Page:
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Curricular information is subject to change
As a result of studying this module, students will learn to:
1. CRITICALLY ENGAGE with some classic and contemporary debates in metaphysics
2. IDENTIFY some key concepts and theories in metaphysics
3. INTERPRET and UNDERSTAND some classic and contemporary texts in metaphysics
4. WRITE a well-structured and well-argued philosophical essay that explains and critically assesses some of the key ideas and theories introduced in the module
5. ARTICULATE their own responses to philosophical views, support them with reasons, and defend them in the light of criticism
6. CREATE and DESIGN professional presentations and audio/visual projects (including an online philosophy 'explainer' video) introducing key ideas and theories in metaphysics
7. EXPLAIN complex ideas and theories to a diverse audience
8. COLLABORATE effectively and respectfully with other team members, listen to and learn from others, and make well considered team decisions
9. MANAGE and DIRECT both their own learning and their team's project
10. REFLECT on their own learning, and their strengths and weaknesses
The content of the module will be drawn from themes in *metaphysics*, the part of philosophy that investigates fundamental questions about reality. (That's not intended as a definition of "metaphysics", by the way -- the best way to understand what metaphysics is is through the kinds of questions metaphysicians ask. For a nice introduction to metaphysics, see here (copy and paste into your browser: https://plato.stanford.edu/entries/metaphysics/)
Metaphysics is an incredibly broad and exciting area of philosophy, and covers questions as diverse as:
What is it for an action to be a morally good/bad one?
What is an artwork?
What is time, and what is change?
What is the relationship between the mind and the brain?
What is the subject-matter of mathematics?
Is there free will?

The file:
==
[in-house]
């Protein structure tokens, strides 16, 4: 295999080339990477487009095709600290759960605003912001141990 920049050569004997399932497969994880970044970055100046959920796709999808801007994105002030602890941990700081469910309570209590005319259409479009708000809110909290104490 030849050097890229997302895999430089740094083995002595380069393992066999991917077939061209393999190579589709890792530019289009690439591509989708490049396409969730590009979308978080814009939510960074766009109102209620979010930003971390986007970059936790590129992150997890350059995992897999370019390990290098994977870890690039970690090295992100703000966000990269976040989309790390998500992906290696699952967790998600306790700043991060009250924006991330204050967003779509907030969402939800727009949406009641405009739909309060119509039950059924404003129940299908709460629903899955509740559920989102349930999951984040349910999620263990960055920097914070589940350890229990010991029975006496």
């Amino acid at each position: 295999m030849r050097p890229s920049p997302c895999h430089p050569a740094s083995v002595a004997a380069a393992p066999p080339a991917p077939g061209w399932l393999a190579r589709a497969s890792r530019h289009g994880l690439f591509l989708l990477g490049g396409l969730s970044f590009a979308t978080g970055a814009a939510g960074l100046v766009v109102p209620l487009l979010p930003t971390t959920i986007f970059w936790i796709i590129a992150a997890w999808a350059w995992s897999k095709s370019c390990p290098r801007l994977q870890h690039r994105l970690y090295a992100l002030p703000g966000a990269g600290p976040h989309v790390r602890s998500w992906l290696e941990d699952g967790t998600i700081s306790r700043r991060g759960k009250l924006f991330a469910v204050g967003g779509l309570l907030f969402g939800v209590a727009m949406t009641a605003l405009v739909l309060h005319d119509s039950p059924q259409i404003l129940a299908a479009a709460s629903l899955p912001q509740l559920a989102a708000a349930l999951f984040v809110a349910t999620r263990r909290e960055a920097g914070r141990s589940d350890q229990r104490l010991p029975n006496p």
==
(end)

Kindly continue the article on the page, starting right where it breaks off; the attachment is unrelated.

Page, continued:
What is causation?
What is colour?
What is personal identity?
What is it for something to exist, and are there different 'grades' of existence?
What is for something to be possible?
What is it for some things to 'compose' something else?
What is truth?
To what extent is our reality socially constructed?
Is there a difference between reality as it appears and as it "really is"?
In the module we will cover some of these questions -- depending partly on your interests!
|Student Effort Type||Hours|
|Autonomous Student Learning||
Not applicable to this module.
|Description||Timing||Component Scale||% of Final Grade|
|Assignment: Reflective essay/module journal of up to 1,000 words. Due at the end of the trimester.||Unspecified||n/a||Graded||No||
|Essay: 1,500 word research essay on a topic covered in the first part of the course.||Week 7||n/a||Graded||No||
|Group Project: Design and creation of two audio/visual philosophy projects (e.g. video-essay, podcast, posters, play, or comic book). One of these will be an online animated philosophy 'explainer' video.||Throughout the Trimester||n/a||Graded||No||
|Resit In||Terminal Exam|
• Feedback individually to students, on an activity or draft prior to summative assessment
• Feedback individually to students, post-assessment
• Group/class feedback, post-assessment
• Peer review activities
• Self-assessment activities
Not yet recorded.
|Paraskevi Anastasia Filea||Tutor|
|Lecture||Offering 1||Week(s) - 19, 20, 21, 22, 23, 24, 25, 28, 29, 30, 31, 32||Thurs 11:00 - 11:50|
|Lecture||Offering 1||Week(s) - 19, 20, 21, 22, 23, 24, 25, 28, 29, 30, 31, 32||Tues 12:00 - 12:50|
|Tutorial||Offering 1||Week(s) - 21, 22, 23, 24, 25, 28, 29, 30||Tues 13:00 - 13:50|
|Tutorial||Offering 3||Week(s) - 21, 22, 23, 24, 25, 28, 29, 30||Tues 14:00 - 14:50|